Hello to a new decade, hello to a new year. Hello to YOU!
Resilience & Revolution are my words for 2020, I couldn’t choose one!
My shortlist looked like this;
There’s a bit of a theme isn’t there?
This is only the second time I’ve done this, last year’s word was THRIVE, and I believe I did, read more on that here.
words of the year ~ 2020
Resilience because, I need it. I believe we all need it at the moment, with the upheaval collectively. But, personally, I need it because I must keep going with my writing and submitting. Yes, I’m beginning to get rejections for the novel from agents, but its not so much the rejections (although, ouch) but the waiting to hear SOMETHING. ANYTHING.
So, I’ll continue writing my shorter stuff alongside the longer stuff (hello, second book) because these give me the endorphin boost I need to tackle the bigger projects.
Revolution (also another for the collective) because I plan to abandon the old ways of doing certain things, and I feel like 2020 is the start of a new era. Revolution feels very personal, like a mindset thing. Rising above some things, and approaching others in a new way; A different way of operating.
This may all sound pretty cryptic, and apologies if it does but I’m feeling my way into the new year, and these two words, I believe, will be my themes.
Do you have a theme/word for 2020?
If you want to try this idea, here are two resources;
Hello! Its that time of the year again and I’m looking back at 2019, specifically my word of the year THRIVE.
I chose Thrive at the start of 2019 for my word of the year, because I wanted to use it as something to aim for. I was focused on the wellbeing side of it; the physical ways I can care for myself, along with the mental and spiritual side.
It turns out, thriving can only be done if you are really taking care. Like a plant, we need the right conditions to grow and thrive. I’ve strived to create the right conditions for myself this year. At times its been hard, because 2019 has also been about discovering what those right conditions are.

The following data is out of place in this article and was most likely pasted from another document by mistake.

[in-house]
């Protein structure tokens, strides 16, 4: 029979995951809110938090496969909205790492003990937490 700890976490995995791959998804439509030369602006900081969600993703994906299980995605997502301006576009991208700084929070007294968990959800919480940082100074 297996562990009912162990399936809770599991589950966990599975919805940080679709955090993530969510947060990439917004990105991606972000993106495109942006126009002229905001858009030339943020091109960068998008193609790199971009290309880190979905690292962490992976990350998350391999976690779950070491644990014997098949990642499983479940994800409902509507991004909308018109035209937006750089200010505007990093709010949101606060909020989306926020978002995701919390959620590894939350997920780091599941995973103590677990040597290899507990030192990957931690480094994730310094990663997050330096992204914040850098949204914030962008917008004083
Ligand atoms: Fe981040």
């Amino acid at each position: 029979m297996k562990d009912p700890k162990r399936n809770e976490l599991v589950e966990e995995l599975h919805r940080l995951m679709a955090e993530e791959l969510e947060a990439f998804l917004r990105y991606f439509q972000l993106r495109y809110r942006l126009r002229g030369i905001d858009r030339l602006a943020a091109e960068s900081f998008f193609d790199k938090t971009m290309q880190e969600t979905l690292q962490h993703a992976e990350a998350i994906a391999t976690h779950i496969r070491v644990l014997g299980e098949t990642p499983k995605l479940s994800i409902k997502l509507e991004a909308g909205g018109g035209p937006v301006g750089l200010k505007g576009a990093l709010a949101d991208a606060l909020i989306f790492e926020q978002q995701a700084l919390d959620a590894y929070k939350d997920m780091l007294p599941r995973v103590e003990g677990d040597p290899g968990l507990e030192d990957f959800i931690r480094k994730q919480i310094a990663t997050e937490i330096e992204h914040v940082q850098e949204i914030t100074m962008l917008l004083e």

But, this isn’t rocket science, its about listening to my intuition, listening when my body is trying to tell me something. Knowing I’ll feel better if I lie down for ten minutes in a quiet room. Knowing when I need a break from writing or creating and not feeling guilty for taking one. Knowing if I need a walk to see the sky or exercise to kick start my digestion.
I’ve focused more on editing and writing and reading than ever before. I’ve been published for some of my Flash Fiction, I’ve given talks on my journey from blogger to budding author. (Find link to those things here). I’ve helped people sort out their blogs and advised on where best to put effort in, and where not. I hope I’ve helped other Thrive too.
So, what is my word for 2020? I’ve a few ideas, I need to work through them and decide. Do you use a word for each year? I find it helps me focus and it gives me a theme to revisit if I’m flailing.
A change is as good as a rest they say. I’ve really changed direction, become less commercial, was I ever?
I don’t sell anything tangible, the world doesn’t need anymore stuff. I’ve virtually stopped working with brands because of this. I’m not here to sell products. I’m here to write, to communicate, to share experiences and to connect. Always from an authentic place.
Somewhere along the line, blogging became influencing and then you didn’t need to blog at all, you could just be an influencer.
I’m not saying that all influencers and/or bloggers are inauthentic, they aren’t. But, some are, and its the differentiation between the two, that I see is tricky for people not in the industry. Anyway, I think the industry is changing again and people who are inauthentic will be found out, a case in point is the recent outing of a certain racist midwife. On that topic, this blog post is brilliant, and from a PR company, Why I’m no longer working in the influencer industry.
SIDE NOTE- When I’ve worked with brands in the past it was always genuine, I loved the brand’s heritage, or would’ve bought the item or service anyway. Much of my work helped me decorate my home and I’m grateful for that time and opportunity. And I might still say yes to the occasional thing, but this would be the exception and not the norm.